Skip to main content

You’ve spent months trying to fill a senior level role for your organization and decide it’s time to consider a biotech executive search firm. The position you’ve been trying to fill is a high-level role that is critical for your team’s success and your organization’s day-to-day operations. You’ve had no luck recruiting qualified candidates on your own and decide it’s time for some outside help. You want to work with a Biotech Executive Search Firm, but have no idea what to look for or who you should approach to get the job done.

This can be an exhausting process so we’ve compiled some tips and questions for you to consider when evaluating a firm.

  1. Life Science Functions

    1. What functions within Life Sciences does the search firm specialize?
    2. If they are larger, do they have sub groups that cover the various areas?
    3. What areas do they complete the majority of their placements?
    4. Can they provide multiple references?
  2. Experience

    1. How much experience does the firm have?
    2. Look at the history of the firm and its top leaders. Those two indicators will provide a pretty good idea on the experience level.
    3. Are senior search consultants and search consultants both working on searches or just the more junior one?
  3. Placement History

    1. What kind of placements has been made within the last year?
    2. Ask for examples but keep in mind that a variety isn’t a bad thing.
    3. Too many placements in just one area could mean there aren’t too many companies left to find a candidate if that is your area of need.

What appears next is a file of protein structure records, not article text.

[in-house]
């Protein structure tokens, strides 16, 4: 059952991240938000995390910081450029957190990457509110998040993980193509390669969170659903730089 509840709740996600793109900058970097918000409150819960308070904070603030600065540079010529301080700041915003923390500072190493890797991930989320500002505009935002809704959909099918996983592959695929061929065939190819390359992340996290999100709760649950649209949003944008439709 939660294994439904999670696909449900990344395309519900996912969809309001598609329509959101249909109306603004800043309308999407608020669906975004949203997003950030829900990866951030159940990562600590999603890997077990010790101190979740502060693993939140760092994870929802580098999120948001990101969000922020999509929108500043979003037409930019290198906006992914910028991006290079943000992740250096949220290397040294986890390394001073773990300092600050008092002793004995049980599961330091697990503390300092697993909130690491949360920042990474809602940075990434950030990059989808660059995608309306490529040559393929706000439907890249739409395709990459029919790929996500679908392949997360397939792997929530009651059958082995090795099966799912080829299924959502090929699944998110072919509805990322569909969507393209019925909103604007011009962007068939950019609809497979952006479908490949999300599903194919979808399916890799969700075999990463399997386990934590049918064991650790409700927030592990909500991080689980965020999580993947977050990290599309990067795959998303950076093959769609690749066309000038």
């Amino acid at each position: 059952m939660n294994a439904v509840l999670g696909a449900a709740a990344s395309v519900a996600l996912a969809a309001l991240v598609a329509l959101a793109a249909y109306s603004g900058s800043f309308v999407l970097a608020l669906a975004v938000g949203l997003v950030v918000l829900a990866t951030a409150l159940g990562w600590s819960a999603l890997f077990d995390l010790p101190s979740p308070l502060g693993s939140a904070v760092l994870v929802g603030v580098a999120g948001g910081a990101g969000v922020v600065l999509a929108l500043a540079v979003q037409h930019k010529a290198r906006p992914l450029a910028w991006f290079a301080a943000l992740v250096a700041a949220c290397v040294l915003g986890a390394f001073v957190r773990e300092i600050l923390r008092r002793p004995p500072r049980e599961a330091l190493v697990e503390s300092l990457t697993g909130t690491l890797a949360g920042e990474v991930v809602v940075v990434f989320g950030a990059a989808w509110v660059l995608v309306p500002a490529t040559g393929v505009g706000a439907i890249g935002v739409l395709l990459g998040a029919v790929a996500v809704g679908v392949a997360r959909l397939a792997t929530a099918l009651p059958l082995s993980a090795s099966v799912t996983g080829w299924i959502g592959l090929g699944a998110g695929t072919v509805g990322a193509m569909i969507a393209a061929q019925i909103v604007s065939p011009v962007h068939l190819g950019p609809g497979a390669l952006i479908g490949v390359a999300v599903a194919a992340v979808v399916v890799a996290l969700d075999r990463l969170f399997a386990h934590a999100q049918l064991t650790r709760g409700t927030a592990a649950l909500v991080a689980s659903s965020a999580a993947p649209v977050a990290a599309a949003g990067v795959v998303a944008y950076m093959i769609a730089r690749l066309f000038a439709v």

4. Client Relationship

    1. What is the firm’s approach?
    2. How do they work with the client and candidate?
    3. How well do they communicate updates and issues with their clients?
    4. Is there a weekly status meeting with only the most critical questions being asked during the week?
  5. Limitations

    1. Find out if you have international geographic requests that might not be served from some search firms.
    2. The big five search firms have a very broad reach, but don’t offer personalized service for the particulars and requirements for Life Science positions.
  6. References

    1. Ask for current references and/or testimonials from both clients and candidates.
    2. Ask what the longest period was a client has worked with the search firm. This will help determine if they are delivering qualified candidates on a regular basis.
  7. Candidate Management

    1. Ask what the search firm’s process is to help the candidate prepare for the new role before and after they have started.
  8. Resources

    1. Does the firm have a database of over 100K contacts that is updated on a regular basis?
    2. LinkedIn is great, but a proprietary database is even more powerful given that it’ll also contain contacts that aren’t on LinkedIn.

Further Reading: A Comprehensive Guide to Life Sciences Executive Search